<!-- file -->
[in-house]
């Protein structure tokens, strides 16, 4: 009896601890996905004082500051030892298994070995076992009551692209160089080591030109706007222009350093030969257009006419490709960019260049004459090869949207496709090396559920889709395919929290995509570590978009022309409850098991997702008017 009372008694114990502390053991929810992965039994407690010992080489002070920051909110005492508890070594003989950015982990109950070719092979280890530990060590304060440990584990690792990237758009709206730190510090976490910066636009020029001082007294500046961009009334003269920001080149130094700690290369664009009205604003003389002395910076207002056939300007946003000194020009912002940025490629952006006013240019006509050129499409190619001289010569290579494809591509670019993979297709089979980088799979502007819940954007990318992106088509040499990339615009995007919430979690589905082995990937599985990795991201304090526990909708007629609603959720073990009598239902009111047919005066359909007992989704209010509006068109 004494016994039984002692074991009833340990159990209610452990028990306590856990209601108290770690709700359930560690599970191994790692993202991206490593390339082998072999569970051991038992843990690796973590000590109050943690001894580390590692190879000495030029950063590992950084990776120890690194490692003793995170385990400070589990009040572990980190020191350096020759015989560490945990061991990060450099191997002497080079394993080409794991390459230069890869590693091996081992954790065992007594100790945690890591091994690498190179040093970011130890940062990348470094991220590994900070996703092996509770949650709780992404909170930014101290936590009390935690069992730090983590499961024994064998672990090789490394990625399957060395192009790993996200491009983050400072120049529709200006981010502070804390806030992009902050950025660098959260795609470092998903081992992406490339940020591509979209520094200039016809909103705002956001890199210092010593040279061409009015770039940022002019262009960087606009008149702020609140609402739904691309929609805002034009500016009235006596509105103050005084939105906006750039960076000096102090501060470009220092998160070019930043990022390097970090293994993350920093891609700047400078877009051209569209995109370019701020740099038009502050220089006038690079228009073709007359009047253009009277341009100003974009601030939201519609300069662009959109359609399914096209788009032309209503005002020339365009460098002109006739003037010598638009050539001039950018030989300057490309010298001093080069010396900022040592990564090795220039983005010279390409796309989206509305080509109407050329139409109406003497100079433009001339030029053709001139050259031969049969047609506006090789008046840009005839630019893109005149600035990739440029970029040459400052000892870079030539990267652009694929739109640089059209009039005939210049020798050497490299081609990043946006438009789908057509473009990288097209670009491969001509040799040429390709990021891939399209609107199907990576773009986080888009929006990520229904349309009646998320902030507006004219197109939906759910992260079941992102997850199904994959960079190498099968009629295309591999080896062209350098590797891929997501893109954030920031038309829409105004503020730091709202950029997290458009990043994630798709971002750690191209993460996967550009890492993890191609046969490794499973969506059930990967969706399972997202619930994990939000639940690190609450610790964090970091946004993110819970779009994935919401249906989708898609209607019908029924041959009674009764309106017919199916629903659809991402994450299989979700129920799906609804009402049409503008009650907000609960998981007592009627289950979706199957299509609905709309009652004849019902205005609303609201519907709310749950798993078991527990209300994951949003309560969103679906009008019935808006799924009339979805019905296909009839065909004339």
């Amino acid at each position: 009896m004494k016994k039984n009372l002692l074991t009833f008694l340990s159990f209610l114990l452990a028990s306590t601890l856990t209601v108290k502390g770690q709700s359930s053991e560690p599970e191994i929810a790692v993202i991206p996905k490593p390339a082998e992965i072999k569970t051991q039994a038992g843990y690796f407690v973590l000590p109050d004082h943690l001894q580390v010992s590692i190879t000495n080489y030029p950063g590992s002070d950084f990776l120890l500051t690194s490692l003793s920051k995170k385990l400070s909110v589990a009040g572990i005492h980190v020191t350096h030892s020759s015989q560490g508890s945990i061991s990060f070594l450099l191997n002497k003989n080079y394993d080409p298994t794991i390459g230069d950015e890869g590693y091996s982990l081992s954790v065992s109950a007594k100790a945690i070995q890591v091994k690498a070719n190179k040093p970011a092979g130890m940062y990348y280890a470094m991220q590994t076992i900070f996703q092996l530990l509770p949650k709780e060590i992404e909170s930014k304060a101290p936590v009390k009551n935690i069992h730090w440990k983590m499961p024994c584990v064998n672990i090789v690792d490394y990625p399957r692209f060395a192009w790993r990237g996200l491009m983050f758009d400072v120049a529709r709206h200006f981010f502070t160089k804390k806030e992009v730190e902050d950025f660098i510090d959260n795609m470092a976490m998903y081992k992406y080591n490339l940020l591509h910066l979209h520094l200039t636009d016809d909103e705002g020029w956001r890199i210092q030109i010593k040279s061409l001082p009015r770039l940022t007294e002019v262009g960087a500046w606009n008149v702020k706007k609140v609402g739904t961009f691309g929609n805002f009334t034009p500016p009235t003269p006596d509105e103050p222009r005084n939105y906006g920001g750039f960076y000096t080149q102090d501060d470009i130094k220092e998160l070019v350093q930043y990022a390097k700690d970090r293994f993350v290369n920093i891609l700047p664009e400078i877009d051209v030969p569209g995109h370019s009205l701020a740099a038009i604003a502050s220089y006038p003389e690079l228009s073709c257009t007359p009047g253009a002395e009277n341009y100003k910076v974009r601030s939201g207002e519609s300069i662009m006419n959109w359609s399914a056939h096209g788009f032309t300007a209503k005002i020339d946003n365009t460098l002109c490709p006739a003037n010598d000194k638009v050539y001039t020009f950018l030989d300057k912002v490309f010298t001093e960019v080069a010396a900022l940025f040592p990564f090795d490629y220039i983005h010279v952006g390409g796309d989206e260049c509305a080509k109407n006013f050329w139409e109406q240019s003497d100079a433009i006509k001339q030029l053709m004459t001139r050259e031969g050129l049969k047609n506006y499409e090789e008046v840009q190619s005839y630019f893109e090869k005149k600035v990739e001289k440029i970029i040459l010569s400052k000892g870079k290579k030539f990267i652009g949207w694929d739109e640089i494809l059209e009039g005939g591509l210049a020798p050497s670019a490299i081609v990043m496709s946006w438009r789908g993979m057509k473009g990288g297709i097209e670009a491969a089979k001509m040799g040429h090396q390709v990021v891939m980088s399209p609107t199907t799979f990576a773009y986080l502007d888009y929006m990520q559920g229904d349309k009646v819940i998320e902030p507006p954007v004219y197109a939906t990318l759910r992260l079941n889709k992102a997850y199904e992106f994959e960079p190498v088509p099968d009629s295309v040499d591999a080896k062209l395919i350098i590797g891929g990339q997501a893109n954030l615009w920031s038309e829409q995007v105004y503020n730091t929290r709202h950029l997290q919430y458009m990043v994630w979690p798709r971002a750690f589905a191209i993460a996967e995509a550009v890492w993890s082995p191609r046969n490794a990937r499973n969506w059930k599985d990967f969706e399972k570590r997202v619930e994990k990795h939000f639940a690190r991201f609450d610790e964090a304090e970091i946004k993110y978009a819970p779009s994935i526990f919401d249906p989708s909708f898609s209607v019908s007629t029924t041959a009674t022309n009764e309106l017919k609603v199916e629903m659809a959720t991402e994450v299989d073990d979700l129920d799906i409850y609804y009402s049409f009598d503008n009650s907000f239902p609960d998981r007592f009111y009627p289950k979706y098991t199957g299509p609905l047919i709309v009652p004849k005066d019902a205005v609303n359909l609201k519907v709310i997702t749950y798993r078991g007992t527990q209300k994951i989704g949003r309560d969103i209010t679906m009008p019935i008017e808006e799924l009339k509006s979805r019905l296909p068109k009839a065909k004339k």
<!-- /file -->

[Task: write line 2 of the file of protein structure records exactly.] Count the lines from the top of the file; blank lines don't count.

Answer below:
């Protein structure tokens, strides 16, 4: 009896601890996905004082500051030892298994070995076992009551692209160089080591030109706007222009350093030969257009006419490709960019260049004459090869949207496709090396559920889709395919929290995509570590978009022309409850098991997702008017 009372008694114990502390053991929810992965039994407690010992080489002070920051909110005492508890070594003989950015982990109950070719092979280890530990060590304060440990584990690792990237758009709206730190510090976490910066636009020029001082007294500046961009009334003269920001080149130094700690290369664009009205604003003389002395910076207002056939300007946003000194020009912002940025490629952006006013240019006509050129499409190619001289010569290579494809591509670019993979297709089979980088799979502007819940954007990318992106088509040499990339615009995007919430979690589905082995990937599985990795991201304090526990909708007629609603959720073990009598239902009111047919005066359909007992989704209010509006068109 004494016994039984002692074991009833340990159990209610452990028990306590856990209601108290770690709700359930560690599970191994790692993202991206490593390339082998072999569970051991038992843990690796973590000590109050943690001894580390590692190879000495030029950063590992950084990776120890690194490692003793995170385990400070589990009040572990980190020191350096020759015989560490945990061991990060450099191997002497080079394993080409794991390459230069890869590693091996081992954790065992007594100790945690890591091994690498190179040093970011130890940062990348470094991220590994900070996703092996509770949650709780992404909170930014101290936590009390935690069992730090983590499961024994064998672990090789490394990625399957060395192009790993996200491009983050400072120049529709200006981010502070804390806030992009902050950025660098959260795609470092998903081992992406490339940020591509979209520094200039016809909103705002956001890199210092010593040279061409009015770039940022002019262009960087606009008149702020609140609402739904691309929609805002034009500016009235006596509105103050005084939105906006750039960076000096102090501060470009220092998160070019930043990022390097970090293994993350920093891609700047400078877009051209569209995109370019701020740099038009502050220089006038690079228009073709007359009047253009009277341009100003974009601030939201519609300069662009959109359609399914096209788009032309209503005002020339365009460098002109006739003037010598638009050539001039950018030989300057490309010298001093080069010396900022040592990564090795220039983005010279390409796309989206509305080509109407050329139409109406003497100079433009001339030029053709001139050259031969049969047609506006090789008046840009005839630019893109005149600035990739440029970029040459400052000892870079030539990267652009694929739109640089059209009039005939210049020798050497490299081609990043946006438009789908057509473009990288097209670009491969001509040799040429390709990021891939399209609107199907990576773009986080888009929006990520229904349309009646998320902030507006004219197109939906759910992260079941992102997850199904994959960079190498099968009629295309591999080896062209350098590797891929997501893109954030920031038309829409105004503020730091709202950029997290458009990043994630798709971002750690191209993460996967550009890492993890191609046969490794499973969506059930990967969706399972997202619930994990939000639940690190609450610790964090970091946004993110819970779009994935919401249906989708898609209607019908029924041959009674009764309106017919199916629903659809991402994450299989979700129920799906609804009402049409503008009650907000609960998981007592009627289950979706199957299509609905709309009652004849019902205005609303609201519907709310749950798993078991527990209300994951949003309560969103679906009008019935808006799924009339979805019905296909009839065909004339």